What is English Breakfast Tea?
Today the habit of tea drinking is inexorably linked to the British despite the fact that the British were fairly late on the tea scene in historical terms. Ironically the first mention of tea in English literature is a translation of a Dutchman's travels to the east. Tea was first brought to England via Holland on Dutch ships.
Since tea was becoming an "in" beverage the British government became quite incensed that a tiny nation such as the Netherlands would control the shipment of tea to the UK. In 1651 the British government passed the Navigation Acts which forbade the importation of any products on non-British ships. Traders and Dutchmen, being resourceful, continued the trade in the usual manner but for one little wrinkle - The tea was transshipped in Holland onto British ships!
Early in British life tea was known as a health beverage and claimed all sorts of curative powers. In the 1650's, Garway's Coffee House proclaimed that tea amongst other things: "Tea makes the body active and lusty. Tea is declared to be the most wholesome: preserving perfect health until extreme old age". Afternoon tea was the invention of Anna, wife of the seventh Duke of Bedford. At the time custom dictated only two planned meals per day: a hearty breakfast and a late evening dinner. Anna in an effort to ease the "sinking feeling" began instructing her servants to prepare tea and cakes in the late afternoon. Thus began a fashionable habit which still exists today.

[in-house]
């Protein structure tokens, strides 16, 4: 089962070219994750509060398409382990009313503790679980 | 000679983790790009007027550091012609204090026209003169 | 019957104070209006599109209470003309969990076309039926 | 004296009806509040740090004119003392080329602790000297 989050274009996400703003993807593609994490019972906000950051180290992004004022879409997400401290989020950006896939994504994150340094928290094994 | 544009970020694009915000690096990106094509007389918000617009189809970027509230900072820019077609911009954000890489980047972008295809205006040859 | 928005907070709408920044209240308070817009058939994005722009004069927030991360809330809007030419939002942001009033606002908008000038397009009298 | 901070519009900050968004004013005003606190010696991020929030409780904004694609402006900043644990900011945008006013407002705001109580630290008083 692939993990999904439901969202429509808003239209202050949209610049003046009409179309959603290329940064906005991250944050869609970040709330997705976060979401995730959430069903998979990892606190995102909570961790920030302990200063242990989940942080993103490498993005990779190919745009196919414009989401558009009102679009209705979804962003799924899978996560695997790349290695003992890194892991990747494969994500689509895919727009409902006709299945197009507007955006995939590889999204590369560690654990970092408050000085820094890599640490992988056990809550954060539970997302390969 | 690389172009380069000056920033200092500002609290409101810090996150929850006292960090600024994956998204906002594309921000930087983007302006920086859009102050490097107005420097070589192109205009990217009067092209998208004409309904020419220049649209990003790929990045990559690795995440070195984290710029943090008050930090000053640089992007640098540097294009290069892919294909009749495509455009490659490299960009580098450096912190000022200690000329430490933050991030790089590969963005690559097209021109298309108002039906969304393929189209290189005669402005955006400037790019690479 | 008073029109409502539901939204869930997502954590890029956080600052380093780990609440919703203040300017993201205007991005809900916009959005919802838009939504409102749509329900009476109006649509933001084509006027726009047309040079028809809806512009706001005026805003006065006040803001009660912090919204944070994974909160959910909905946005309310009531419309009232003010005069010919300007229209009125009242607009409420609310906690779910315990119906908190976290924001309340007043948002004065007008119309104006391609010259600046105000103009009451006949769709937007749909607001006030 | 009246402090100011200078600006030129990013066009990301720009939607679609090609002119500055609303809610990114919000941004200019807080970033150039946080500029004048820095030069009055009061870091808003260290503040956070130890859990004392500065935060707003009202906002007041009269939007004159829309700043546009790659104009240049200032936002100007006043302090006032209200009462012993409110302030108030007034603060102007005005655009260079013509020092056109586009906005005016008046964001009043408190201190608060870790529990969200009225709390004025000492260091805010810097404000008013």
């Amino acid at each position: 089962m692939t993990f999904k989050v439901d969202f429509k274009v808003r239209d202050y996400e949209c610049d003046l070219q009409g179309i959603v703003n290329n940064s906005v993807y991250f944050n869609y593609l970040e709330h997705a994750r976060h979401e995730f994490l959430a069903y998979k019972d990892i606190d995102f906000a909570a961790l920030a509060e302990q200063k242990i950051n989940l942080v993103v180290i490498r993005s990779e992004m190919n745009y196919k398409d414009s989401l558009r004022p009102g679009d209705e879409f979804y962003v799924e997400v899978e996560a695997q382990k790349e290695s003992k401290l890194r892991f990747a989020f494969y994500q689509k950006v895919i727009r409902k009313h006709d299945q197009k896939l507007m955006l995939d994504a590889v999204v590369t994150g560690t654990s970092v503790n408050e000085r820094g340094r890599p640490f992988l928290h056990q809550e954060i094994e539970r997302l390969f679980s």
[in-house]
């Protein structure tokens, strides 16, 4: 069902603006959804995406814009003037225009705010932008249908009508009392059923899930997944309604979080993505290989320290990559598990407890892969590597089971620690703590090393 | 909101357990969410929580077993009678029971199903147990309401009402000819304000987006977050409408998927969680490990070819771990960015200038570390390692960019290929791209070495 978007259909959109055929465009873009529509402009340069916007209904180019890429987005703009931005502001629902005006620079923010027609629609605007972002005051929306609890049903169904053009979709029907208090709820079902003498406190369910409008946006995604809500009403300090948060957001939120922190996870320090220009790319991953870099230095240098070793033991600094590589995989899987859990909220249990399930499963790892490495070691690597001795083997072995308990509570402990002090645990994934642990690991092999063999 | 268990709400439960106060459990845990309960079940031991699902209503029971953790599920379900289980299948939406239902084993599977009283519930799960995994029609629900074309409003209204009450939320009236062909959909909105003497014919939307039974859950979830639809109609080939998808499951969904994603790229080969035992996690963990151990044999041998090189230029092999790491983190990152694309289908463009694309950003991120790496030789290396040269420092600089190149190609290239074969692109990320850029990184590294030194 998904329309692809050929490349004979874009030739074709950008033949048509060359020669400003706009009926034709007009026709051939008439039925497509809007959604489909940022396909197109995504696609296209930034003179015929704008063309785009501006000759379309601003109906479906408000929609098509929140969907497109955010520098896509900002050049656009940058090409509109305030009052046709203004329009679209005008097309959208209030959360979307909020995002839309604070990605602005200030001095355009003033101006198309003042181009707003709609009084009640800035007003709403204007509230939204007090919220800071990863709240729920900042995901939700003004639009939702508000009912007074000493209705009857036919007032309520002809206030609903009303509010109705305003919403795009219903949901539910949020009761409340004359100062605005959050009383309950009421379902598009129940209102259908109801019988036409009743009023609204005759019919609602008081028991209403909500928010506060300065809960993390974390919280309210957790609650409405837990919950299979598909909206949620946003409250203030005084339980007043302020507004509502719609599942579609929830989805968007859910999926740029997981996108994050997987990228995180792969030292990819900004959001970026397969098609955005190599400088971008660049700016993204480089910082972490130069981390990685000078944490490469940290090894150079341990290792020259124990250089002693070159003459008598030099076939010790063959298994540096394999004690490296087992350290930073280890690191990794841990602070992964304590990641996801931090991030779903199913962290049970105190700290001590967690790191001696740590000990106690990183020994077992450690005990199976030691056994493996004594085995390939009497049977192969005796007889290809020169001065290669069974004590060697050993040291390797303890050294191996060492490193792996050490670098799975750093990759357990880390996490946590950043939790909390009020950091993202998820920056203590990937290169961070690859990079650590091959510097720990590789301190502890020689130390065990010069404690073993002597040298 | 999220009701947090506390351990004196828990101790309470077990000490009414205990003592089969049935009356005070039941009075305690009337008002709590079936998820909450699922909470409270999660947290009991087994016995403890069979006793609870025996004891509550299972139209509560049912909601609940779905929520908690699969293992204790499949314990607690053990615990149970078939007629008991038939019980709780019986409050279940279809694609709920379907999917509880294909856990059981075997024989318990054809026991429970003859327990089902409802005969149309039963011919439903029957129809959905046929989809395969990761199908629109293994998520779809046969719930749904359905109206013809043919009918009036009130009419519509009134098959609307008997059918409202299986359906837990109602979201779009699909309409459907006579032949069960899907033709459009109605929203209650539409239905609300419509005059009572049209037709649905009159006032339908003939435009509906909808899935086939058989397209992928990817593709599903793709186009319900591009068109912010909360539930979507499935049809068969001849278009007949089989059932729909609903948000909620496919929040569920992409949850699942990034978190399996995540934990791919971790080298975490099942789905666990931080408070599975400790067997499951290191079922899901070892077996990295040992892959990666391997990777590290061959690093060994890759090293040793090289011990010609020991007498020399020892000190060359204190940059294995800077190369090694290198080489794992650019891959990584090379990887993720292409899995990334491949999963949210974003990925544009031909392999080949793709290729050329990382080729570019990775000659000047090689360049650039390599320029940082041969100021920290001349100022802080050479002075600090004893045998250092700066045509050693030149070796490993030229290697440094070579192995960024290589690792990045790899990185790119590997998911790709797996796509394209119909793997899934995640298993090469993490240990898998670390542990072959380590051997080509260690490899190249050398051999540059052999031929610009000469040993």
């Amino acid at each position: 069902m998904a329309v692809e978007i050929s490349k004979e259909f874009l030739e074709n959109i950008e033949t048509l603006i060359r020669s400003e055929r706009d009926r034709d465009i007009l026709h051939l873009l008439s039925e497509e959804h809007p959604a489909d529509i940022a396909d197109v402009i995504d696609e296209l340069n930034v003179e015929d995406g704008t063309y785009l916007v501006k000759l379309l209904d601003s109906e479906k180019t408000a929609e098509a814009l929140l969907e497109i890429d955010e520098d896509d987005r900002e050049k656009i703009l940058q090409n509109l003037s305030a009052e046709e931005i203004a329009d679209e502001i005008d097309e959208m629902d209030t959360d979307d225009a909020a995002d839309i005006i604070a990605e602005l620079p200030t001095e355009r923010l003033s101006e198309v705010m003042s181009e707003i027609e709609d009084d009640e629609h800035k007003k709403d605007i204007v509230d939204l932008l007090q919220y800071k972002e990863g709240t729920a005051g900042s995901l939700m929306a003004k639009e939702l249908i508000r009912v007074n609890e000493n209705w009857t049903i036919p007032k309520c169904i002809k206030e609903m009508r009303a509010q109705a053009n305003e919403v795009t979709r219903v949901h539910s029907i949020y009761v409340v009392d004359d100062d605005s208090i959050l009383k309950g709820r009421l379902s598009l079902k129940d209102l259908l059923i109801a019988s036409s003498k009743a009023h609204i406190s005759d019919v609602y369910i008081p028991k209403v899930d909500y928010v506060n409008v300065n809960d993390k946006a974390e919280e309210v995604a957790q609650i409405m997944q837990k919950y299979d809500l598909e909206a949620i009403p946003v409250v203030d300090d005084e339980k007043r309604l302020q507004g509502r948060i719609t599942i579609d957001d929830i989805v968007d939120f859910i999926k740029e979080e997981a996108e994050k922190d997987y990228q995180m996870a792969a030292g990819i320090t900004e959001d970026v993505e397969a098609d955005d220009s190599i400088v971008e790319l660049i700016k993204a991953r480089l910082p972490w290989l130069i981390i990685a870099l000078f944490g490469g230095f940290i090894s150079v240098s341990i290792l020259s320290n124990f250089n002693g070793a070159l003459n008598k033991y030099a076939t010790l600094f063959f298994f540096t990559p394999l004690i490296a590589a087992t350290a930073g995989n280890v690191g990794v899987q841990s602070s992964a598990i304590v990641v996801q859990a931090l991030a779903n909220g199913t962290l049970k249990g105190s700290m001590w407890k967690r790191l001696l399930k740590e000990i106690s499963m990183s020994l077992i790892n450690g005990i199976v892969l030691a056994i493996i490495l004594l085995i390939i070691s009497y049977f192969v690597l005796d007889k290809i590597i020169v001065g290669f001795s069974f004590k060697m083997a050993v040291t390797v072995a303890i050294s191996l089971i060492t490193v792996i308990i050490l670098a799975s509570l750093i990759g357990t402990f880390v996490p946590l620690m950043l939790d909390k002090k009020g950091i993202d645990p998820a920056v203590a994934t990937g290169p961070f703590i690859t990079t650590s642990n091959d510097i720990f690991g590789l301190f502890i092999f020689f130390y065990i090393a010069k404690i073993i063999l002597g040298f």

Britain is steeped in tea history. Think of: HIgh Tea, the Brown Betty, The American War of Independence, The Opium Wars, the Boxer Rebellion, The Clipper ship races from Fuzchou, China to Portsmouth UK, The Earl of Grey, and of course English Breakfast.
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